- lower levels of ability to carry out daily activities, mainly for people seriously cognitively impaired
- disrupted circadian rhythm
- poor vitamin D synthesis
- poor calcium absorption.
Natural light can improve physical wellbeing and should be a key feature in designing healthy buildings. The best lighting method brings natural light inside.
Architects and designers have ways to distribute light. They can:
- use many sources of daylight from different directions
- put large daylight sources out of sight
- use taller ceilings and higher window openings to let light go further into buildings
- use skylights, clerestories and light shelves to reduce glare.
Having more natural light can help reduce energy costs.
Getting the right light balance
Suitable and sufficient lighting involves:
- raising light levels
- balancing natural and artificial light for even light levels
- getting rid of glare.
The right quality and quantity of light are needed for good lighting.
Decisions around lighting should include other ceiling features like ceiling fans, smoke detectors, sprinklers, air vents, skylights, heating ducts and cooling ducts.
Quality of lighting
Important factors for quality of lighting include:
- glare control
- flicker-free lighting
- uniform surrounding or general lighting
- directing certain light sources to certain visual tasks
- colour rendition, that is, accuracy of colours under light
- colour temperature or temperature of light source measured in degrees Kelvin
- balanced and filtered daylight.
Quantity of lighting
Designing lighting systems is complicated, for a new building or a renovation. Changing light bulbs and increasing light levels do not automatically improve lighting.
When thinking about the right quantity of light, ask:
- How efficient is the fixture?
- How much light is absorbed by room surfaces?
- What is the size and lay-out of the area?
In existing buildings, make sure lighting fixtures are clean. Covered with dust, they can absorb light and reduce the amount of light reflected.
Surface finishes of walls and floors affect the warmth and feel of spaces. Good surfaces and suitable use of pattern and touch can help create a home-like environment.
Flooring materials are usually grouped as resilient (sheet vinyl, vinyl tile and rubber tile), hard surface and carpet. When choosing finishes, think about their long-term benefits and the impact of hard surfaces. Carpet and resilient flooring look better, are quieter, and are more home-like.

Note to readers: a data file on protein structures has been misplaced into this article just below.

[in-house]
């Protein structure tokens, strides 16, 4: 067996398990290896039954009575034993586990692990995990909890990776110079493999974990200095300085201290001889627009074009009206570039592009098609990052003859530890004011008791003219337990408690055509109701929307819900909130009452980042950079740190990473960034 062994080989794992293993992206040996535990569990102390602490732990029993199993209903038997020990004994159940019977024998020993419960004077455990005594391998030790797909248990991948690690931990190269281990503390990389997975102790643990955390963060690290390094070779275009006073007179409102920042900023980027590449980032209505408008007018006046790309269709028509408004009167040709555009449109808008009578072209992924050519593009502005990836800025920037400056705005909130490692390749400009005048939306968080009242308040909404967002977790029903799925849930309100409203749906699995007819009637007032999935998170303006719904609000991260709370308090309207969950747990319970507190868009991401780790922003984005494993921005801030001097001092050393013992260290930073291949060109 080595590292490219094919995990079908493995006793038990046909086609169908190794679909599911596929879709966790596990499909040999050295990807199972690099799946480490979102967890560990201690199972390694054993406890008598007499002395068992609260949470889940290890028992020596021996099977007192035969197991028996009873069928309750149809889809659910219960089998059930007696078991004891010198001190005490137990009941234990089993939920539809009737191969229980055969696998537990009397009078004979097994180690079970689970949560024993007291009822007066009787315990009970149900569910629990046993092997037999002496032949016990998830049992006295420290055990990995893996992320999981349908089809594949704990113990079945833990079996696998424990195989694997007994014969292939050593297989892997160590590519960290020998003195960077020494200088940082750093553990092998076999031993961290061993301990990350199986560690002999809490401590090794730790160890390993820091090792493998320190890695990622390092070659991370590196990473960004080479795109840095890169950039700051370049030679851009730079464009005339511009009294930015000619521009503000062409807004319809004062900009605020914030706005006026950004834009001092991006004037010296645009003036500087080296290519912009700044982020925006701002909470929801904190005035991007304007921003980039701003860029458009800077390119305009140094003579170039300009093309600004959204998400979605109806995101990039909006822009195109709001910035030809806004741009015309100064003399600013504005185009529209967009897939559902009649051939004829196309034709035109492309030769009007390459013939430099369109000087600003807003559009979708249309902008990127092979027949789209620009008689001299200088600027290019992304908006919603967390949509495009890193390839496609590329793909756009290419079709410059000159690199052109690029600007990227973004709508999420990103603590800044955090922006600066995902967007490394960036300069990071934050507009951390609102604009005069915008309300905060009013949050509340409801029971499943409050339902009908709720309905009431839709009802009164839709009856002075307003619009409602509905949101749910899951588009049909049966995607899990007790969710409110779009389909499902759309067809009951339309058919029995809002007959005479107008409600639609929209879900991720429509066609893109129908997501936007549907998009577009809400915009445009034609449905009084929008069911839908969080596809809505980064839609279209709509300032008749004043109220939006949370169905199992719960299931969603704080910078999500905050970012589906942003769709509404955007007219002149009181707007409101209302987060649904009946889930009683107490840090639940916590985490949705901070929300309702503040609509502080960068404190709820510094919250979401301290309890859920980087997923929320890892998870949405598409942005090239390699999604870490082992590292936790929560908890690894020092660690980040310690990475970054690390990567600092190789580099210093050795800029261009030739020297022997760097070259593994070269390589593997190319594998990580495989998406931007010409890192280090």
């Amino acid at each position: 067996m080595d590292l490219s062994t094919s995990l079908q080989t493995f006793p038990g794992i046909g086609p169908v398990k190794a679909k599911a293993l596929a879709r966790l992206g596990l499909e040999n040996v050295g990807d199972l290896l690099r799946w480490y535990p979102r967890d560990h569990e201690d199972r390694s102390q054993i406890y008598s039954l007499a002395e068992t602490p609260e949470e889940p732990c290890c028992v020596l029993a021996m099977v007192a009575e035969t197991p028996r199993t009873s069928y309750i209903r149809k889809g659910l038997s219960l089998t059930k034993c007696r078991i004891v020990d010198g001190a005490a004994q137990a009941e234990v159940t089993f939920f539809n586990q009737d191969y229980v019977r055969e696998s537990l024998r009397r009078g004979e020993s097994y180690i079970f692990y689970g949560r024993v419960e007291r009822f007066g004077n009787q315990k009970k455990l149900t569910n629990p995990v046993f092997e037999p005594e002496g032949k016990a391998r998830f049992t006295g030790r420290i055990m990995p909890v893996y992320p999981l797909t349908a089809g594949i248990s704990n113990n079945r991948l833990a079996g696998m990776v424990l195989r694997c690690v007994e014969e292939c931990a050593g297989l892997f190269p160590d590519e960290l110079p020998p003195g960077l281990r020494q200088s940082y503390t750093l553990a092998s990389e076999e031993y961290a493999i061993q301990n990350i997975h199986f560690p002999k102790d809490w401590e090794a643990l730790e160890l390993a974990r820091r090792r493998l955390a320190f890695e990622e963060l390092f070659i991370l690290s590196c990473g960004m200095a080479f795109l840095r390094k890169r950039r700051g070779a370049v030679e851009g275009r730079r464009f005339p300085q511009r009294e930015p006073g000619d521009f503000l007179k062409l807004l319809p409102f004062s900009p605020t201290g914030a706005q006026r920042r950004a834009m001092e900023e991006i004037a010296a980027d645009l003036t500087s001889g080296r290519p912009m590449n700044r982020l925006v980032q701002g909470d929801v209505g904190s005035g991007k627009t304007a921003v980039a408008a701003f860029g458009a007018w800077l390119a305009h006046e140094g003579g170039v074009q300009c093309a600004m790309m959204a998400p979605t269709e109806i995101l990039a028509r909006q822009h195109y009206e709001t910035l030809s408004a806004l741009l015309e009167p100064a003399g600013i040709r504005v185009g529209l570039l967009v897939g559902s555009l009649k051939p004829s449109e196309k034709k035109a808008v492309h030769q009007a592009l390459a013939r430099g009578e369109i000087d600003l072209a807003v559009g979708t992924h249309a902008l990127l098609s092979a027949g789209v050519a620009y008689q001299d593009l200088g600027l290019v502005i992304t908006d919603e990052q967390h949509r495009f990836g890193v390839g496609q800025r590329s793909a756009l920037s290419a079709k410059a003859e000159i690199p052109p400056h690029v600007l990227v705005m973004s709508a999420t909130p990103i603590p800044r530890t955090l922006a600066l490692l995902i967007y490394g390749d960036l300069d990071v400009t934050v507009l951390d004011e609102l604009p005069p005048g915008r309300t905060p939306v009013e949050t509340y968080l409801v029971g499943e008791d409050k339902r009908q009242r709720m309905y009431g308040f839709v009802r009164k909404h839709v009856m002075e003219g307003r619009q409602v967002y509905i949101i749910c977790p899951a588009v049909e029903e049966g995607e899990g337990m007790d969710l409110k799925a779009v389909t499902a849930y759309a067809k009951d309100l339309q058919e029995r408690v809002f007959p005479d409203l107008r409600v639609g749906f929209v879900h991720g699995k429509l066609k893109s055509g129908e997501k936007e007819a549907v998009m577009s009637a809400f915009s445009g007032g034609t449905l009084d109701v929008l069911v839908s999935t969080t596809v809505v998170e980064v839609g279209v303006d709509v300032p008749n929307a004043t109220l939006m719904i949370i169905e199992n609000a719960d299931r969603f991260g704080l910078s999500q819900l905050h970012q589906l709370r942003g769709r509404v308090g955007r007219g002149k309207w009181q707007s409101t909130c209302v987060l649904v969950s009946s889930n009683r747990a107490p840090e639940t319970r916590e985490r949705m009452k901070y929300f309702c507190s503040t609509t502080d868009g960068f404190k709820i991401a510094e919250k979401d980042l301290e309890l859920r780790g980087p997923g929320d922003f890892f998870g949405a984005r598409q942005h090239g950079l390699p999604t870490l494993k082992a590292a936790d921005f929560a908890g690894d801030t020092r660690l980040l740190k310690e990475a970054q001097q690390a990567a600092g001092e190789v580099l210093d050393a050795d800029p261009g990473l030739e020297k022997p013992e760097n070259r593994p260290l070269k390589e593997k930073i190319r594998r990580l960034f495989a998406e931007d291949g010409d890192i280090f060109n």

Where different flooring materials meet, use surfaces and colours similar in look to encourage movement from one area to another. Use highly contrasted flooring to discourage people from moving into an area. For safety, make sure edges and steps are clearly defined.
Technical advances in infection control and stain-resistant carpet make carpet useful in most areas. High performance carpet is attractive and quiet, and creates a home-like environment. It has good grip for walking, a softer surface if there is a fall, reduced glare, and is wheelchair friendly.
High performance carpet is more cost effective long-term than hard surface floors. Well-made, properly fitted and properly kept carpet gives good performance for light and heavy use, and anti-microbial fibres reduce microbial build-up.
Resilient flooring has non-slip surfaces and non-reflective finishes good for wet areas. It is stain resistant, easily cleaned, and comes in many different thicknesses, colours and surface materials. Resilient flooring is easily used by people with mobility issues and is good for wheelchairs.
Wall and ceiling surfaces
Walls are the edges of a space and ceilings affect intimacy and interest in a room. Movable walls can be used flexibly to create quiet, private spaces with a sense of space and light. Creative use of ceiling surfaces changes the feel of a space and has a large effect on lighting.
- Environmentally sustainable design
- New residential facilities
- Surfaces: strategies for floors, walls and ceilings
- Measure lighting levels and look at ways to gain the recommended minimum of 50 footcandles or more.
- Cover shiny table surfaces and reduce glare using tablecloths in contrasting colour to the floor.
- Hide exits by continuing décor such as paint colour, wallpaper or fabric across doorways.
- Change doorknobs to C-shaped handles for easy opening.
- Buy bright cushions to add colour in bedrooms and lounge rooms.
- Repaint walls to contrast with floor colour, furniture and furnishings.
- Buy a home-like sideboard for the dining area.
- Set up a glass cabinet where people can see their favourite teapots and other personal items linked to mealtimes.
- Use home-like pull curtains.
- Hang interactive art along often travelled routes with seating nearby for walkers to stop and rest.
- Reduce noise in living areas by using acoustic ceiling tiles and sound-absorbing carpet and fabrics.
- Put in a system of indirect, non-glare lighting, with a mix of overhead and task lighting, avoiding wall-mounted fluorescent lights over beds.
- Increase natural light using skylights, clerestories and light shelves.
- Put in high performance carpet that helps create a home-like environment, gives warmth and has heavy-use and anti-microbial features.